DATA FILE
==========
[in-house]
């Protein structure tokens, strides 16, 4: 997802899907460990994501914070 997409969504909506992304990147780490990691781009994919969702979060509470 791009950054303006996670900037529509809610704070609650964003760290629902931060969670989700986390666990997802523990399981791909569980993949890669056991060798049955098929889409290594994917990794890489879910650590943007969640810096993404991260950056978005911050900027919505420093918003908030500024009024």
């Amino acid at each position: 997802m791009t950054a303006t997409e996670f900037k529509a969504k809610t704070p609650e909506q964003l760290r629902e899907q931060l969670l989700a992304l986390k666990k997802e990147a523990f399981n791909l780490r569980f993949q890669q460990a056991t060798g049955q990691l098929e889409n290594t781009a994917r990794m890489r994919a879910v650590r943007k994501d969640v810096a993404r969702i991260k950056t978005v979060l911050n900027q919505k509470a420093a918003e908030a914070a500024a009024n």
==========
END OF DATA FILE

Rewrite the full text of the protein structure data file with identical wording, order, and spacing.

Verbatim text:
[in-house]
């Protein structure tokens, strides 16, 4: 997802899907460990994501914070 997409969504909506992304990147780490990691781009994919969702979060509470 791009950054303006996670900037529509809610704070609650964003760290629902931060969670989700986390666990997802523990399981791909569980993949890669056991060798049955098929889409290594994917990794890489879910650590943007969640810096993404991260950056978005911050900027919505420093918003908030500024009024």
């Amino acid at each position: 997802m791009t950054a303006t997409e996670f900037k529509a969504k809610t704070p609650e909506q964003l760290r629902e899907q931060l969670l989700a992304l986390k666990k997802e990147a523990f399981n791909l780490r569980f993949q890669q460990a056991t060798g049955q990691l098929e889409n290594t781009a994917r990794m890489r994919a879910v650590r943007k994501d969640v810096a993404r969702i991260k950056t978005v979060l911050n900027q919505k509470a420093a918003e908030a914070a500024a009024n």